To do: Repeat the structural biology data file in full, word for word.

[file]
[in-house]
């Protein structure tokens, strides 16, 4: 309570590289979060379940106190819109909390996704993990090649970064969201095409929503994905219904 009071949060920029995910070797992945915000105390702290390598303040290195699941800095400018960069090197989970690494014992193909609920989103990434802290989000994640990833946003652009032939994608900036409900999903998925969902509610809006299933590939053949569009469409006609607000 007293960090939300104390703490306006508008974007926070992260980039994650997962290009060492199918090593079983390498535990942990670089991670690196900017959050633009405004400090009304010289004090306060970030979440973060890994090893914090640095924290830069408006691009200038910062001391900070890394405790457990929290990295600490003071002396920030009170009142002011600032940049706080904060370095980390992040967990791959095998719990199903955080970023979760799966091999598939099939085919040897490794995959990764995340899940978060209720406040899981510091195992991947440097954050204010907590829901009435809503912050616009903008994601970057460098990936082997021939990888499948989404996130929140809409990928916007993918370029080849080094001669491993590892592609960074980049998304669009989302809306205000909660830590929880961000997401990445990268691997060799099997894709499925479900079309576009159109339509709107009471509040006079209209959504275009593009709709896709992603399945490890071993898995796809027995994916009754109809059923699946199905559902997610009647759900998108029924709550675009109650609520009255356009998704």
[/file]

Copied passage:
[in-house]
């Protein structure tokens, strides 16, 4: 309570590289979060379940106190819109909390996704993990090649970064969201095409929503994905219904 009071949060920029995910070797992945915000105390702290390598303040290195699941800095400018960069090197989970690494014992193909609920989103990434802290989000994640990833946003652009032939994608900036409900999903998925969902509610809006299933590939053949569009469409006609607000 007293960090939300104390703490306006508008974007926070992260980039994650997962290009060492199918090593079983390498535990942990670089991670690196900017959050633009405004400090009304010289004090306060970030979440973060890994090893914090640095924290830069408006691009200038910062001391900070890394405790457990929290990295600490003071002396920030009170009142002011600032940049706080904060370095980390992040967990791959095998719990199903955080970023979760799966091999598939099939085919040897490794995959990764995340899940978060209720406040899981510091195992991947440097954050204010907590829901009435809503912050616009903008994601970057460098990936082997021939990888499948989404996130929140809409990928916007993918370029080849080094001669491993590892592609960074980049998304669009989302809306205000909660830590929880961000997401990445990268691997060799099997894709499925479900079309576009159109339509709107009471509040006079209209959504275009593009709709896709992603399945490890071993898995796809027995994916009754109809059923699946199905559902997610009647759900998108029924709550675009109650609520009255356009998704």